The Gentile Holocaust
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Remembering the Millions of Gentiles Murdered by the Nazis
There is no disputing the simple fact that the Jews were the principal victims of the Third Reich. It was an essential tenet of the Nazi creed that the New Europe could not be born until every Jew on the continent had been exterminated. And the Nazis went about their task with inhuman efficiency.
Yet Nazi hatred was expansive, even ambitious. It embraced Slavs and Gypsies; pacifists and Communists; Soviet POWs; Catholic priests, monks, nuns, lay brothers and seminarians; Jehovah's Witnesses and Protestant pastors; and anyone with a physical or mental impairment. Nazi hatred knew no limits, and by 1945 at least five million gentiles had fallen victim to it.
Nazism's Natural Law
The Nazis' first victims were the weakest members of society: disabled children. Officially, they were known as "life unworthy of life"; a cruder term was Ausschusskinder"garbage children." Physicians administered overdoses of sedatives which "put them to sleep," as one physician who participated in the euthanasia of children put it.
When the Nazis turned to adults, they found overdose by morphine derivatives unreliable and developed a carbon monoxide gas chamber. The chamber could be stationary, with the carbon monoxide pumped in; or it could be mobile, with the gas channeled into the airtight rear compartment rather than released into the atmosphere. It is impossible to say how often a sealed van drove unobtrusively along the streets of German towns and cities while its unseen passengers were asphyxiated.
Nazi theorists such as Konrad Lorenz argued that in order to preserve the strength of the Aryan race, weak and feeble members had to be eliminated. Compassion, Lorenz asserted, was unnatural. In nature, he said, weak members of a species simply died. Encouraging the strong to care for the feeble and the infirm, therefore, was a perversion of nature's law. The Third Reich policy of weeding out its disabled members was a welcome restoration of the natural order, which would create a stronger Aryan society.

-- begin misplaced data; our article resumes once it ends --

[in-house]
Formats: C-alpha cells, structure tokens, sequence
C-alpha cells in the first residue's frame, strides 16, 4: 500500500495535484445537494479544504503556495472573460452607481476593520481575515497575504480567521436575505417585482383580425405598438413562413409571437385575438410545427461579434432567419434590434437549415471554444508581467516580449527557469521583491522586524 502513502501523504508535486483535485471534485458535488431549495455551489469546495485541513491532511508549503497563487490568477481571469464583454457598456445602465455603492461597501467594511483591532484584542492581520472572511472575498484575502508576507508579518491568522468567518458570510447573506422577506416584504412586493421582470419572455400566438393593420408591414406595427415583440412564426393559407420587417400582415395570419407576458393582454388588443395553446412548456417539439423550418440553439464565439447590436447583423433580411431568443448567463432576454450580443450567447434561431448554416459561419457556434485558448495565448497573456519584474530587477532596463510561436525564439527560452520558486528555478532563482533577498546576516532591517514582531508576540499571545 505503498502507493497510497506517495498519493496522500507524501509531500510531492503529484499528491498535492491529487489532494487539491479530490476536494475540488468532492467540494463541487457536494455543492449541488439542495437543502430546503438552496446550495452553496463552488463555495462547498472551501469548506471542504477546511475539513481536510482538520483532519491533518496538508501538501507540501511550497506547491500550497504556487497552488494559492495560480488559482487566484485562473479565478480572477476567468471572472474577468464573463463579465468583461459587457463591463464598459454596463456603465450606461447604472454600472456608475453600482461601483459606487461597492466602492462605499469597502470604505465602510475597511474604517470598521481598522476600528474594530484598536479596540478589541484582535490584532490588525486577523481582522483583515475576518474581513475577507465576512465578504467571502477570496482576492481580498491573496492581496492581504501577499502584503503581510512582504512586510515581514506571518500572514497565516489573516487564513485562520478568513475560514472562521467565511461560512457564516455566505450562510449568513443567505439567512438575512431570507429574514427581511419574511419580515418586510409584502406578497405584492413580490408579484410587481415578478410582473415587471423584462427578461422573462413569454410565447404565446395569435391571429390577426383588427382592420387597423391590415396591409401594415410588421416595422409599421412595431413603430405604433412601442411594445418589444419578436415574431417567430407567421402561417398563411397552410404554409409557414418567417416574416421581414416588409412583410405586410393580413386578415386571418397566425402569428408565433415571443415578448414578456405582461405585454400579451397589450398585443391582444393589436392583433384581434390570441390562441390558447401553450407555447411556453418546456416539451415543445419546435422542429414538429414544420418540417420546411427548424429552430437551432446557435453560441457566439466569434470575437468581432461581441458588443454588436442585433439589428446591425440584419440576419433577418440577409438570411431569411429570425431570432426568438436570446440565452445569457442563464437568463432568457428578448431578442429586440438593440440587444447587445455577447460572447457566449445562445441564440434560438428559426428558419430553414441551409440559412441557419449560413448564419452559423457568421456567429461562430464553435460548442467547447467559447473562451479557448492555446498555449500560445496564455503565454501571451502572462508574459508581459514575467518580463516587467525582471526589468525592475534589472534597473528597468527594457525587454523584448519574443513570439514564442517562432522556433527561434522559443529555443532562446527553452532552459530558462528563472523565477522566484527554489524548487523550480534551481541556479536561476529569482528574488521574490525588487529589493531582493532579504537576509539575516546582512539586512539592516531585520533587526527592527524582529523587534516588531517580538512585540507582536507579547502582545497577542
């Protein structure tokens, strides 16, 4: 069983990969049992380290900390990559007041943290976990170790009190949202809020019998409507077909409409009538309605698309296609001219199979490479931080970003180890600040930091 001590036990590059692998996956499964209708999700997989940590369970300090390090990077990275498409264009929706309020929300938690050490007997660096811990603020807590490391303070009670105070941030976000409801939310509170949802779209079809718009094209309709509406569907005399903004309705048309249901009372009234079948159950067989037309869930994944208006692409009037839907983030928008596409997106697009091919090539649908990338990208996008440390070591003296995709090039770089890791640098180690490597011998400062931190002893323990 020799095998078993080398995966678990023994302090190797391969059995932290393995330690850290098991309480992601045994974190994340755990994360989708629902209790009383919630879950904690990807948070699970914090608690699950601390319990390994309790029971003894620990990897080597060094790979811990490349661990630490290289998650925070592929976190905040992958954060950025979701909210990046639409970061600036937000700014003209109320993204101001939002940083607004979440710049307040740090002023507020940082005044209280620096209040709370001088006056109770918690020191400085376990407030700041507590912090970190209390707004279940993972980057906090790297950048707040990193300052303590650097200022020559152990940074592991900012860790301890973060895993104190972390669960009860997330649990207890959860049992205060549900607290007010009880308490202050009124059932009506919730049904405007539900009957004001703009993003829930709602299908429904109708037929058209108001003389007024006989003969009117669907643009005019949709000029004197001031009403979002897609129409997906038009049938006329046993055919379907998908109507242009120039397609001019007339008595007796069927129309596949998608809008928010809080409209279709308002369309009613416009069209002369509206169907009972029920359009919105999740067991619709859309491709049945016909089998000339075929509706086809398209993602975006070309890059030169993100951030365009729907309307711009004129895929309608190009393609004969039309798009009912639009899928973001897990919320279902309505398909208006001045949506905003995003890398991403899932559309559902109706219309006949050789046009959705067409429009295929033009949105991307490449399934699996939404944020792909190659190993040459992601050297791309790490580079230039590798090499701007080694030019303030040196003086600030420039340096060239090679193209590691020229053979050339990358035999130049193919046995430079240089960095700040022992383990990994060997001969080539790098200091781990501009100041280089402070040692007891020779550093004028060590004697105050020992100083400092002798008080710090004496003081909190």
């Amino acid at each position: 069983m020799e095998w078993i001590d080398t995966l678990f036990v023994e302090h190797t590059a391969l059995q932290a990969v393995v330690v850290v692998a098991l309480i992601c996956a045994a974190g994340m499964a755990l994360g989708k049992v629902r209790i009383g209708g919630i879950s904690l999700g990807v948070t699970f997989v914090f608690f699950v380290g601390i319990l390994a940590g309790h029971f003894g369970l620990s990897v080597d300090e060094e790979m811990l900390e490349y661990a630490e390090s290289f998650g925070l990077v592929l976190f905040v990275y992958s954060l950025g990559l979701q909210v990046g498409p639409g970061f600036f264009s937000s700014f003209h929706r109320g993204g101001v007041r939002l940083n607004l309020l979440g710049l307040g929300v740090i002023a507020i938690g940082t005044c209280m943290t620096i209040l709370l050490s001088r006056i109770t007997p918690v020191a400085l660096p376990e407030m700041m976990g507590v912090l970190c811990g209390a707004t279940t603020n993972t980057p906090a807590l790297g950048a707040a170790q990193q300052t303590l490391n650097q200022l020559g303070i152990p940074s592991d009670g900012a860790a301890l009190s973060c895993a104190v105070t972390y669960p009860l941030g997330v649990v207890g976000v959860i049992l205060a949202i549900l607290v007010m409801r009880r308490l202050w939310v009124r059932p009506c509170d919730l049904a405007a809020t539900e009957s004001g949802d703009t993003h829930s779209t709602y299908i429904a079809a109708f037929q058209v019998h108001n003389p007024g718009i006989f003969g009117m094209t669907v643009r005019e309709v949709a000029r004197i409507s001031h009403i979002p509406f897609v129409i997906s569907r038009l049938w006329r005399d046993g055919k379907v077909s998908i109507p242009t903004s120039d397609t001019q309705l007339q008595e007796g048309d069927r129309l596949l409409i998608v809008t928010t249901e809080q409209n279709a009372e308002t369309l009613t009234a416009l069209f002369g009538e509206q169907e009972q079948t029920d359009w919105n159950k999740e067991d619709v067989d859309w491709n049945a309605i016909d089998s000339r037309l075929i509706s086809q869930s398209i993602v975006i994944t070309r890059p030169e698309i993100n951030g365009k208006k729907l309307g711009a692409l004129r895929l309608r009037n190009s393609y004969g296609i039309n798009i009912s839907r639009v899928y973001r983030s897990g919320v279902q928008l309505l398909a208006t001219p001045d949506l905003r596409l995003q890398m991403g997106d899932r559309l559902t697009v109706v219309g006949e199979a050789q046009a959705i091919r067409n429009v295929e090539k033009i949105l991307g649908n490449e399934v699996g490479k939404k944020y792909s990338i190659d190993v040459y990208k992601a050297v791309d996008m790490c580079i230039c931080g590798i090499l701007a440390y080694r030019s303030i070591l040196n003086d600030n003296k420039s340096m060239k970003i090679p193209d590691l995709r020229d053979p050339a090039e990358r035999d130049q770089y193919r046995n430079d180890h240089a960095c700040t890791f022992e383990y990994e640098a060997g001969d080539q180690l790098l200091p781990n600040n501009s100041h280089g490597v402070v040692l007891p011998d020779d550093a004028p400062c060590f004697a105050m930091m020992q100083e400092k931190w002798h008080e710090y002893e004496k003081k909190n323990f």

The Nazis' early euthanasia policy extended to anyone who was physically or mentally impaired. By the time of the war, the elderly, epileptics, and people with cancer, tuberculosis and even arteriosclerosis were being exterminated, most of them at the Gross-Rosen death camp.
A war of annihilation in Poland
The Nazis held that the Slavs, like the Jews, were subhuman. "All Poles," Hitler swore, "will disappear from the world." On August 22, 1939, one week before the Nazi invasion of Poland, Hitler gave the Wehrmacht their instructions: "Kill without pity or mercy all men, women and children of Polish descent or language.... Be merciless. Be brutal. It is necessary to proceed with maximum severity. The war is to be a war of annihilation."
And in many respects it was precisely that. Approximately 6,028,000 Poles22 percent of the country's populationperished during World War II. Of these victims, 5,384,000 died in prison, death camps, raids, executions, the obliteration of ghettoes, epidemics, starvation, overwork or ill treatment. The extermination of Polish Jews remained the first priority. In the meantime, those Polish Christians who were not herded into the death camps could be used as slave labor. Once the Third Reich's victory was complete, the Poles themselves would be eliminated.